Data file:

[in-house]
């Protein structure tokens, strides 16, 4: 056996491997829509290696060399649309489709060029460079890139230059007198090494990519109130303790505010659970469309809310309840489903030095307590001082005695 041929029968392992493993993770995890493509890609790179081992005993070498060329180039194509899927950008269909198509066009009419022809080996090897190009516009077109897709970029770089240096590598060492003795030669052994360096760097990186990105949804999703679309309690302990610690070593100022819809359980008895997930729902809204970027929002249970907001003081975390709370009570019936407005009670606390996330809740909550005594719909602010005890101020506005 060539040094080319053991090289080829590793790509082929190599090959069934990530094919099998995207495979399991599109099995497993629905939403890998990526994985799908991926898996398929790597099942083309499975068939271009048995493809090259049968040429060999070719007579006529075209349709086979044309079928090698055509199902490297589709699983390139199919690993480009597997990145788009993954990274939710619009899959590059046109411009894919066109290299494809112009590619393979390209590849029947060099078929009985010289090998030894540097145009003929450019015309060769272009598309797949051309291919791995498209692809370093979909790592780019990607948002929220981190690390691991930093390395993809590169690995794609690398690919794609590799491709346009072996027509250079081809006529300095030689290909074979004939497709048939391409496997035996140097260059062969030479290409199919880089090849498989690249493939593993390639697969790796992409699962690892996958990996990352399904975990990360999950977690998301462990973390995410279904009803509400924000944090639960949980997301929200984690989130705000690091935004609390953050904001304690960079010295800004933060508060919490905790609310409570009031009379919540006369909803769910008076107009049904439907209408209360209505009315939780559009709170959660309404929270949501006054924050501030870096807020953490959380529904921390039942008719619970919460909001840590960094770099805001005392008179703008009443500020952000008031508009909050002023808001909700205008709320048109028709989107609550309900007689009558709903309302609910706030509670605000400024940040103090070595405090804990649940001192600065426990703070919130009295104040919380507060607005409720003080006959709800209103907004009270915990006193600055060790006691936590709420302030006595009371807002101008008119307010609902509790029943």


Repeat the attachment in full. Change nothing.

[in-house]
């Protein structure tokens, strides 16, 4: 056996491997829509290696060399649309489709060029460079890139230059007198090494990519109130303790505010659970469309809310309840489903030095307590001082005695 041929029968392992493993993770995890493509890609790179081992005993070498060329180039194509899927950008269909198509066009009419022809080996090897190009516009077109897709970029770089240096590598060492003795030669052994360096760097990186990105949804999703679309309690302990610690070593100022819809359980008895997930729902809204970027929002249970907001003081975390709370009570019936407005009670606390996330809740909550005594719909602010005890101020506005 060539040094080319053991090289080829590793790509082929190599090959069934990530094919099998995207495979399991599109099995497993629905939403890998990526994985799908991926898996398929790597099942083309499975068939271009048995493809090259049968040429060999070719007579006529075209349709086979044309079928090698055509199902490297589709699983390139199919690993480009597997990145788009993954990274939710619009899959590059046109411009894919066109290299494809112009590619393979390209590849029947060099078929009985010289090998030894540097145009003929450019015309060769272009598309797949051309291919791995498209692809370093979909790592780019990607948002929220981190690390691991930093390395993809590169690995794609690398690919794609590799491709346009072996027509250079081809006529300095030689290909074979004939497709048939391409496997035996140097260059062969030479290409199919880089090849498989690249493939593993390639697969790796992409699962690892996958990996990352399904975990990360999950977690998301462990973390995410279904009803509400924000944090639960949980997301929200984690989130705000690091935004609390953050904001304690960079010295800004933060508060919490905790609310409570009031009379919540006369909803769910008076107009049904439907209408209360209505009315939780559009709170959660309404929270949501006054924050501030870096807020953490959380529904921390039942008719619970919460909001840590960094770099805001005392008179703008009443500020952000008031508009909050002023808001909700205008709320048109028709989107609550309900007689009558709903309302609910706030509670605000400024940040103090070595405090804990649940001192600065426990703070919130009295104040919380507060607005409720003080006959709800209103907004009270915990006193600055060790006691936590709420302030006595009371807002101008008119307010609902509790029943």